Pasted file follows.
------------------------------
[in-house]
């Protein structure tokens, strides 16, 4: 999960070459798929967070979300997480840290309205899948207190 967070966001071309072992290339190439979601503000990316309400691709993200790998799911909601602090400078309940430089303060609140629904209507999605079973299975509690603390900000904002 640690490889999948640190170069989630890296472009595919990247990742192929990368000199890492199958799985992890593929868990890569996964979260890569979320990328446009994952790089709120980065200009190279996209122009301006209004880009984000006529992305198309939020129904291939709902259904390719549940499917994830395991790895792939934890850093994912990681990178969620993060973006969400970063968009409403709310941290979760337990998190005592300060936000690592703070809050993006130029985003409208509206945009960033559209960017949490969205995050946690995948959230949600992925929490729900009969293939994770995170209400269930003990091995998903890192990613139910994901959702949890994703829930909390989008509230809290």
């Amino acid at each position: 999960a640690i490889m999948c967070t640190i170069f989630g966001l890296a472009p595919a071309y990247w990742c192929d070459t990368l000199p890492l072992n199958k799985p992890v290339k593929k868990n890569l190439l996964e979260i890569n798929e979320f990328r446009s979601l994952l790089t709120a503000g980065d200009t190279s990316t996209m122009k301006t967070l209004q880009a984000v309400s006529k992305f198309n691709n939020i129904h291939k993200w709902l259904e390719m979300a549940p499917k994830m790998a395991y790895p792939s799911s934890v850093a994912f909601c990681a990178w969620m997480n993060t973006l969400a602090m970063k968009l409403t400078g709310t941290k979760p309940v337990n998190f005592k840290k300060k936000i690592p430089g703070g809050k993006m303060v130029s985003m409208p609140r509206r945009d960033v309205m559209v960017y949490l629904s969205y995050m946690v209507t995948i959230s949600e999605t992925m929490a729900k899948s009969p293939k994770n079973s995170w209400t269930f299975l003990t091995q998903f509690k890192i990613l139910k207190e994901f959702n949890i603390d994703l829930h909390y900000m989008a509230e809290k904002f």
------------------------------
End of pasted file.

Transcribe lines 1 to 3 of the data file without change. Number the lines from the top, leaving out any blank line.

[in-house]
């Protein structure tokens, strides 16, 4: 999960070459798929967070979300997480840290309205899948207190 967070966001071309072992290339190439979601503000990316309400691709993200790998799911909601602090400078309940430089303060609140629904209507999605079973299975509690603390900000904002 640690490889999948640190170069989630890296472009595919990247990742192929990368000199890492199958799985992890593929868990890569996964979260890569979320990328446009994952790089709120980065200009190279996209122009301006209004880009984000006529992305198309939020129904291939709902259904390719549940499917994830395991790895792939934890850093994912990681990178969620993060973006969400970063968009409403709310941290979760337990998190005592300060936000690592703070809050993006130029985003409208509206945009960033559209960017949490969205995050946690995948959230949600992925929490729900009969293939994770995170209400269930003990091995998903890192990613139910994901959702949890994703829930909390989008509230809290």
């Amino acid at each position: 999960a640690i490889m999948c967070t640190i170069f989630g966001l890296a472009p595919a071309y990247w990742c192929d070459t990368l000199p890492l072992n199958k799985p992890v290339k593929k868990n890569l190439l996964e979260i890569n798929e979320f990328r446009s979601l994952l790089t709120a503000g980065d200009t190279s990316t996209m122009k301006t967070l209004q880009a984000v309400s006529k992305f198309n691709n939020i129904h291939k993200w709902l259904e390719m979300a549940p499917k994830m790998a395991y790895p792939s799911s934890v850093a994912f909601c990681a990178w969620m997480n993060t973006l969400a602090m970063k968009l409403t400078g709310t941290k979760p309940v337990n998190f005592k840290k300060k936000i690592p430089g703070g809050k993006m303060v130029s985003m409208p609140r509206r945009d960033v309205m559209v960017y949490l629904s969205y995050m946690v209507t995948i959230s949600e999605t992925m929490a729900k899948s009969p293939k994770n079973s995170w209400t269930f299975l003990t091995q998903f509690k890192i990613l139910k207190e994901f959702n949890i603390d994703l829930h909390y900000m989008a509230e809290k904002f």